Wall Street falls, hit by Reid's "fiscal cliff" comments
By Rodrigo Campos | November 28, 2012 8:42 AM EST
Stocks slid on Tuesday in a choppy session, losing ground in the last hour before the close after Senate Majority Leader Harry Reid expressed disappointment that there has been "little progress" in dealing with the "fiscal cliff."
The market was flat for most of the session but fell sharply after Reid's comments, a signal that investors remain skittish about the wrangling in Washington. The CBOE Volatility Index, or VIX, rose on Reid's words.
"It may be that the market feels the goodwill before (last week's) Thanksgiving is evolving into more political intransigence," said Quincy Krosby, market strategist at Prudential Financial in Newark.
"The clock is ticking on Wall Street, regarding a framework for (political) consensus," she said.
Markets are focused on whether Congress and the White House can agree on ways to avoid some $600 billion in automatic spending cuts and tax increases that are due to kick in early next year.
As budget talks linger, Las Vegas Sands
Higher dividend and capital gains taxes are part of the negotiations in Washington and may rise even if a deal is crafted.
Las Vegas Sands jumped 5.3 percent to $46.36. Supertex rose 6.9 percent to $18.
The S&P 500's modest losses on Tuesday marked its worst day in eight sessions - indicating traders are unwilling to sell aggressively as a deal probably would trigger a rally. The benchmark S&P 500 once again closed below 1,400, a key psychological level that it had reclaimed last week as it rose nearly 4 percent.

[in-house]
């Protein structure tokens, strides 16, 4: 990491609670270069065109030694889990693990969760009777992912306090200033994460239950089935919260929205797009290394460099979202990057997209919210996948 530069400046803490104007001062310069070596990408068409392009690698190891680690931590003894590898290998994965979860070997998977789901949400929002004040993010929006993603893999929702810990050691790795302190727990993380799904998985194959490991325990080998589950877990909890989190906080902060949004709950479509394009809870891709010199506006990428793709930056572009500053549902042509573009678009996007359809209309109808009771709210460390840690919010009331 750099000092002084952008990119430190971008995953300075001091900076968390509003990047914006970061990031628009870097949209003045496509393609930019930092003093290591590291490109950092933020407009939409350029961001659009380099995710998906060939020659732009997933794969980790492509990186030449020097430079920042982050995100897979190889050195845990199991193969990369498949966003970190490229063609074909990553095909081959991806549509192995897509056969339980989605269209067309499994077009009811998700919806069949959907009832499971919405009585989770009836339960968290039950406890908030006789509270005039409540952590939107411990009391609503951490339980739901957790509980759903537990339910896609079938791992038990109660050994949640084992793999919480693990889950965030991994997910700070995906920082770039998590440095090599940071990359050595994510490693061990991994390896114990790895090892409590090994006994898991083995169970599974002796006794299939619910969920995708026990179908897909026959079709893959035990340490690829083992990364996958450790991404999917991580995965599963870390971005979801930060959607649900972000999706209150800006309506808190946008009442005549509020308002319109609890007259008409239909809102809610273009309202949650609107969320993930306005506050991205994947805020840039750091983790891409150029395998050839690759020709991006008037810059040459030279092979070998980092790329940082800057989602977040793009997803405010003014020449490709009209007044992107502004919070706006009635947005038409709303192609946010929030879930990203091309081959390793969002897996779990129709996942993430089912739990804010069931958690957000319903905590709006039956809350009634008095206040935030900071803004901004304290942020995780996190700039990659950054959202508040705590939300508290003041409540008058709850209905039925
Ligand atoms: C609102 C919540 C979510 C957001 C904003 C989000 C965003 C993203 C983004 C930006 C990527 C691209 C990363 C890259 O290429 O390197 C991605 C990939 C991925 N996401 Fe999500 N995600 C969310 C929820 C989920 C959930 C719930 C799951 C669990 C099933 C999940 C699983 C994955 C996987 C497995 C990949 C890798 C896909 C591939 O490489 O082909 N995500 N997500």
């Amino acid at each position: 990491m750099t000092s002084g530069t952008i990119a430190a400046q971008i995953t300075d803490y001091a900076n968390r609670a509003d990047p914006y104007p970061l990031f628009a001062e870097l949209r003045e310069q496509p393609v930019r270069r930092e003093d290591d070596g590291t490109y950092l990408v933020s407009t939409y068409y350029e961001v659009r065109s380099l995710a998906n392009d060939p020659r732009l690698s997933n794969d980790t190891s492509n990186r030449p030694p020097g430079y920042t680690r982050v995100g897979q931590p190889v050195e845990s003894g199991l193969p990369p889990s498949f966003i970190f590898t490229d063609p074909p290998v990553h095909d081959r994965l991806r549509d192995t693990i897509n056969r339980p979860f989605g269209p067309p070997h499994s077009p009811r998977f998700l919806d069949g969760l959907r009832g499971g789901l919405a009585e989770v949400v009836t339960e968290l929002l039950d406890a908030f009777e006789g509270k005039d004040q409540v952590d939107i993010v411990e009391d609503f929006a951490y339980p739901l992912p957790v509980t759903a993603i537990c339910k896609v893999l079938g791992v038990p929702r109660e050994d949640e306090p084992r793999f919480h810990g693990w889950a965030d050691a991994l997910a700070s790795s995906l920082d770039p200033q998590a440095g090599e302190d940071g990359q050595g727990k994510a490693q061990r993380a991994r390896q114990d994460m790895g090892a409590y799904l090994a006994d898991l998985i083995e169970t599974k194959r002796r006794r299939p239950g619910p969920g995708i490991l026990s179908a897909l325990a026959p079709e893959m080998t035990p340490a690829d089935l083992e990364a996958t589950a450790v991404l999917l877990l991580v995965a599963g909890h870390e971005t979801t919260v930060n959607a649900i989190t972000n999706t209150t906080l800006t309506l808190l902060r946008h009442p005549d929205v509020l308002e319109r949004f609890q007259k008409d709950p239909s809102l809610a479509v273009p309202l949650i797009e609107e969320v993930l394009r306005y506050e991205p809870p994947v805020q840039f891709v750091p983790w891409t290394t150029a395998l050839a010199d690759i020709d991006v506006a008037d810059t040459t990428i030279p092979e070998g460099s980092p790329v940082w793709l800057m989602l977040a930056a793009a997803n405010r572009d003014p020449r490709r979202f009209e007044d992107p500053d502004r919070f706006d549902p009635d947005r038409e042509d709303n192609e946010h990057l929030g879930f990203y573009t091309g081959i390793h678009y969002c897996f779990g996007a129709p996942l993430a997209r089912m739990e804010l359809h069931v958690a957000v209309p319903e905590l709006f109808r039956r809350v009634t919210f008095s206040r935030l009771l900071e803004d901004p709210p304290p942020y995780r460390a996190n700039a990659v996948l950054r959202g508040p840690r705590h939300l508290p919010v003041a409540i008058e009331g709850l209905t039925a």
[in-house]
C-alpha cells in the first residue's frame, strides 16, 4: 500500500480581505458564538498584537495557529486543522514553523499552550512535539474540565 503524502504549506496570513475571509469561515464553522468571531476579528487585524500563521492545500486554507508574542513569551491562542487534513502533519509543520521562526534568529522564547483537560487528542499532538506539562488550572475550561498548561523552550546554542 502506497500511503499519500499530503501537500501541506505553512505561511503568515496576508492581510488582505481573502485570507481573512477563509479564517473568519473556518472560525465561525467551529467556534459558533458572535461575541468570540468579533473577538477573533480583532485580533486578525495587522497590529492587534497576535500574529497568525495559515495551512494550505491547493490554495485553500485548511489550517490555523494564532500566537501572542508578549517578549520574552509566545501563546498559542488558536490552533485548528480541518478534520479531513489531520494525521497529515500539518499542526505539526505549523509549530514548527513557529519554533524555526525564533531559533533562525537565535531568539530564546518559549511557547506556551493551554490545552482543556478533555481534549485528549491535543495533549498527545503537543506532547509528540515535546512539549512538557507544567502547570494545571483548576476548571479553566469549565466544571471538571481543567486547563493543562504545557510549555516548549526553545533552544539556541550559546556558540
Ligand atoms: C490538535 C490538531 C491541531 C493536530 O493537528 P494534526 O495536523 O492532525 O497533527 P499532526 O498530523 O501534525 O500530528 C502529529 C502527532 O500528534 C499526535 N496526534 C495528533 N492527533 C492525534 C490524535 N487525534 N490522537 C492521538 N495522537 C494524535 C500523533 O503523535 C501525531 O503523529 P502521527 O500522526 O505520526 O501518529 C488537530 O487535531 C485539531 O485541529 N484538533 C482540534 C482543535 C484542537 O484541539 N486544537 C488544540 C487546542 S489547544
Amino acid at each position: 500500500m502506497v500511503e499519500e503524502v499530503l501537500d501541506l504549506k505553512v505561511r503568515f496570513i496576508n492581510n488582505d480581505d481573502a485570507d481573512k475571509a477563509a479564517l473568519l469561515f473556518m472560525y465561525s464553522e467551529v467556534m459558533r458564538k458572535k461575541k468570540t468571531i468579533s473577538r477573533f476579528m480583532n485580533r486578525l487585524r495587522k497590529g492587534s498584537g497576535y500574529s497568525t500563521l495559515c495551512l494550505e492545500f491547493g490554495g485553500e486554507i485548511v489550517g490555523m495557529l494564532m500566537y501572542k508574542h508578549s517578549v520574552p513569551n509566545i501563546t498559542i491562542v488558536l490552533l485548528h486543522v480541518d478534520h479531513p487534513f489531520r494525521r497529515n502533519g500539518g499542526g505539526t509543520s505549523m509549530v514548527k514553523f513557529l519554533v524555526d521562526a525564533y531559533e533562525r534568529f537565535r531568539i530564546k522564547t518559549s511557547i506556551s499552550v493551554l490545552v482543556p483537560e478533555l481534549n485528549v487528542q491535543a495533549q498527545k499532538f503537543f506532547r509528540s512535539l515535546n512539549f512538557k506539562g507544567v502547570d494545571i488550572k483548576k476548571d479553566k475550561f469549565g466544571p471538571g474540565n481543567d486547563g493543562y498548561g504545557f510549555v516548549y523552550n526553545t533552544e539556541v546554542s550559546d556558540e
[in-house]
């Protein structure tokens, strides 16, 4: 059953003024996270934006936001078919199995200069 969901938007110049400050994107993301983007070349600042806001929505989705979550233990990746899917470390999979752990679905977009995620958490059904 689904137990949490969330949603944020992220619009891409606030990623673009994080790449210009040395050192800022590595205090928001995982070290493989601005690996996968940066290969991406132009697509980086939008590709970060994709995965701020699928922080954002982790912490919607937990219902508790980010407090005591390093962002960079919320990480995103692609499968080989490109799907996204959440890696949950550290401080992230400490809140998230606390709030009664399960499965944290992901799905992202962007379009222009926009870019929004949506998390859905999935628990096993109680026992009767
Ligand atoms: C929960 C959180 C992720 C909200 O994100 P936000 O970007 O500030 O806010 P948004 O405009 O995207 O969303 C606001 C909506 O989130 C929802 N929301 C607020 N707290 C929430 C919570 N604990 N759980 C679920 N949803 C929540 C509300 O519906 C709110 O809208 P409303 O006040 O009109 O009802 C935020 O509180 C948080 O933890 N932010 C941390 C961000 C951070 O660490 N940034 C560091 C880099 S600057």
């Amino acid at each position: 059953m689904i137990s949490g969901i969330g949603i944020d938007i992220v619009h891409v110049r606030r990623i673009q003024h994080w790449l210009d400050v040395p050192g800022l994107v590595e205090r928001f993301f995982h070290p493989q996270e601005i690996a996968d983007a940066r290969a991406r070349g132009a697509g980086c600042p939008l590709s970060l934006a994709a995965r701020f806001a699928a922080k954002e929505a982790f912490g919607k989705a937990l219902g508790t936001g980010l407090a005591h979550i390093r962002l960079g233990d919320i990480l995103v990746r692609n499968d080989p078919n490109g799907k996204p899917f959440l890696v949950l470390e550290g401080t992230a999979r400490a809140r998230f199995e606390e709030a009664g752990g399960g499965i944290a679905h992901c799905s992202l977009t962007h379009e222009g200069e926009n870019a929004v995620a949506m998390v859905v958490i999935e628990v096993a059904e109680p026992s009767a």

The VIX <.VIX> shot up 2.7 percent to 15.92 at the close. Between 2 p.m. and 3 p.m. in New York, the VIX was up 3.9 percent.
The Dow Jones industrial average <.DJI> fell 89.24 points, or 0.69 percent, to 12,878.13 at the close. The S&P 500 <.SPX> dropped 7.35 points, or 0.52 percent, to finish at 1,398.94. The Nasdaq Composite <.IXIC> lost 8.99 points, or 0.30 percent, to end at 2,967.79.
Dealings in Washington obscured strong economic figures, including an increase in planned business spending and consumer confidence hitting its highest level in more than four years.
Strengthening the case for a sustained rebound in housing, single-family home prices rose for an eighth straight month in September. Shares of M/I Homes
"As long as you have interest rates as low as they are right now, housing is definitely back," said Brian Amidei, managing director at HighTower Advisors in Palm Desert, California.
In another good sign for consumer demand, Corning Inc
Food maker Ralcorp Holdings
McMoRan Exploration Co
On the NYSE, roughly five issues fell for every four that rose. On Nasdaq, six stocks fell for every five that rose.
(Reporting by Rodrigo Campos; Additional reporting by Caroline Valetkevitch; Editing by Jan Paschal)
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